On Wednesday, August 13, the President will probably wake up and go for a run on the beach in Martha’s Vineyard.
On the same day, somewhere in the hilly region between Pakistan’s cities and the Afghan border, Warren Weinstein will wake up and wait for his captors to tell him when he can go to the bathroom, what he can eat for breakfast, or whether he will live through the day.
Warren is a development worker — not a US government employee or a member of the military. He is one of the thousands of people who decided that their life would be more fulfilling if they dedicated it to helping others. He has spent over 40 years working in places in Africa and South Asia that desperately need people like him.
He hasn’t asked for comfort or for a big salary. Instead, he and his wife Elaine have raised their two daughters while enduring long periods of time when Warren was overseas, often in less than stable places. They compensated for the distance with postcards that Warren would send and by the daily phone call — sometimes more than once a day — when Warren would talk about something, anything, just to let them hear his voice and know that he was alright.
That all changed on August 13, 2011, when gunmen burst into his home in Lahore, Pakistan, and abducted him. He had been in Pakistan for seven years working on economic development projects. His goal was to work with local partners to give them the resources, skills and training to do better for their families and their community.
He was just four days away from his return to the US. But in just a few days, Warren will have been missing for three years. His family has had to forgo holidays, birthdays and anniversaries — even his precious postcards and phone calls. They have only seen him in videos that his captors have produced to show he is still alive, and because of his asthma and heart issues, he does not look good. The family believes he is in North Waziristan — near where the Pakistan Army is conducting a major offensive — but they don’t know for sure.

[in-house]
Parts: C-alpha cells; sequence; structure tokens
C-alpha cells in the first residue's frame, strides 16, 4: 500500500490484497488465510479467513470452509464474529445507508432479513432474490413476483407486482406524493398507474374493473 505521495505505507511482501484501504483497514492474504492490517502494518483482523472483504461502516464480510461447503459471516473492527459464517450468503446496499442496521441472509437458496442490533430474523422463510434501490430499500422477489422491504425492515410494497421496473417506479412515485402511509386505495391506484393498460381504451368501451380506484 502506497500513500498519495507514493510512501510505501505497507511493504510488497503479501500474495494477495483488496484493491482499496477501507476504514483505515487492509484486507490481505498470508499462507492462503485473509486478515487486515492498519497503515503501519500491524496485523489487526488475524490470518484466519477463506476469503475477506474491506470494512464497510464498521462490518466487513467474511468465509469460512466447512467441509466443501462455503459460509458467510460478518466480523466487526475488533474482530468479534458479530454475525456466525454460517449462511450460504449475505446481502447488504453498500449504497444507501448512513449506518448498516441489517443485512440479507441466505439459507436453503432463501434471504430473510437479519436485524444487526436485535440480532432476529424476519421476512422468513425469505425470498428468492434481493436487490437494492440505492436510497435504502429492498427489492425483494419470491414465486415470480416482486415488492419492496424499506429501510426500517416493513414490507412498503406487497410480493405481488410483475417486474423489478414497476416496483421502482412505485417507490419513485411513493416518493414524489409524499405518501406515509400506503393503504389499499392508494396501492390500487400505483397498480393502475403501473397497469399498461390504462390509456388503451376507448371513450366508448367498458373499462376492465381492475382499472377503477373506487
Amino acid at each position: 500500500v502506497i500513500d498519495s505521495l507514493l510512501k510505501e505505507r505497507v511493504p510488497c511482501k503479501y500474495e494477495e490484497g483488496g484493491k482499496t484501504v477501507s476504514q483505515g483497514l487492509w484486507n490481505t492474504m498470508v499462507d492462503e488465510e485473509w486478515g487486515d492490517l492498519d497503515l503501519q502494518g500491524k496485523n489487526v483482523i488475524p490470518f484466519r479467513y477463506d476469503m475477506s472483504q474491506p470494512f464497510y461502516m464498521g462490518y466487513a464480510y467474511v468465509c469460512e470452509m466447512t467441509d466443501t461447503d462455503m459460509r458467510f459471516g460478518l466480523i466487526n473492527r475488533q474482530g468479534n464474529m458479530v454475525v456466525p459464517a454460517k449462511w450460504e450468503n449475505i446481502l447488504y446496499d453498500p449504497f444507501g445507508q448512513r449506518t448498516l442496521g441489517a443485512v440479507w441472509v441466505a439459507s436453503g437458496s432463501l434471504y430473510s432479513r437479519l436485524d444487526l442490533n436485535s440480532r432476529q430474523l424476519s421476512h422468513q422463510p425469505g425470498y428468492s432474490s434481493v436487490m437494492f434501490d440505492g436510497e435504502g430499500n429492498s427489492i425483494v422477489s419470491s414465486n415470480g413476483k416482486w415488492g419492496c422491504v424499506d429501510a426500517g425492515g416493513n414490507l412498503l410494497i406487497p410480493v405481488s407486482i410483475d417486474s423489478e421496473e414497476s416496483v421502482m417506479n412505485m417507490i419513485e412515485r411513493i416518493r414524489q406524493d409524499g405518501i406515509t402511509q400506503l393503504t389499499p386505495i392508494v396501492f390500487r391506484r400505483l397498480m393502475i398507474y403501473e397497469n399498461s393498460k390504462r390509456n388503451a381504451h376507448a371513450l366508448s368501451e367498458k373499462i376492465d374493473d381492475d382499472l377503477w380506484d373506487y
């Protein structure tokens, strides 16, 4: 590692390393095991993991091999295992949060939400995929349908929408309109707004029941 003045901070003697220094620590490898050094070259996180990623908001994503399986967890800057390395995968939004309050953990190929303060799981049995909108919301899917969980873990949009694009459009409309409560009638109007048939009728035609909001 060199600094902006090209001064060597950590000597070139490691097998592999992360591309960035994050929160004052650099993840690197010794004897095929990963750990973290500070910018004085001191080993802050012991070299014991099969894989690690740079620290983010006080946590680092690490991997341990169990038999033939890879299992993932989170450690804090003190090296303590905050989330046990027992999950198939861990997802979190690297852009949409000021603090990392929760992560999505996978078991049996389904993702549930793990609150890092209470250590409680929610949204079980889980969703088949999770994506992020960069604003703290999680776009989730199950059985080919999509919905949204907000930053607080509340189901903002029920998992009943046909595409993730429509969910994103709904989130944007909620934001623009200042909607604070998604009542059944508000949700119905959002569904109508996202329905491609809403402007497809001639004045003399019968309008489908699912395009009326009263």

Instead of spending time with their parents as they transitioned into retirement — Warren turned 73 last month — Warren’s two daughters, along with his wife, have had to learn about Washington the hard way. These are not connected people with money or powerful friendships.
This is a development worker’s family — ordinary people, the kind of people who need a government that knows how to help them when they are most in need. They have had to figure out how one connects with the parts of government that are supposed to help in such circumstances and realized that it does not work the way one might hope. They have had to learn about the geopolitics of the US-Pakistan bilateral relationship, when all they want is their father back.
They have had to find the right ways to speak directly to the American people and to the people of Pakistan. But still, another anniversary is coming up, and Warren is not home. They have had to learn about how to appear in the media, how to walk the halls of Congress, and how to know when a meeting is just a meeting or when it is an opportunity to help their father.
One saving grace has been the support they have gotten from Maryland’s U.S. Senators Ben Cardin and Barbara Mikulski and from their congressman, Representative John Delaney. All three have voiced their concern to the Administration, and all three have co-sponsored resolutions in their respective houses of Congress calling on the Administration and the Government of Pakistan to do more. But what is really needed is a cooperative effort between the US and Pakistan to bring this nightmare to an end for the Weinstein family.
When President Obama announced that he was authorizing US military air strikes against the terrorist group the Islamic State of Iraq and the Levant (ISIL), he said: “When the lives of American citizens are at risk, we will take action. That is my responsibility as Commander-in-Chief.” As Warren Weinstein prepares for his third year in captivity, we, like him, Mr. President, are holding you to your word.
It’s time to bring Warren home.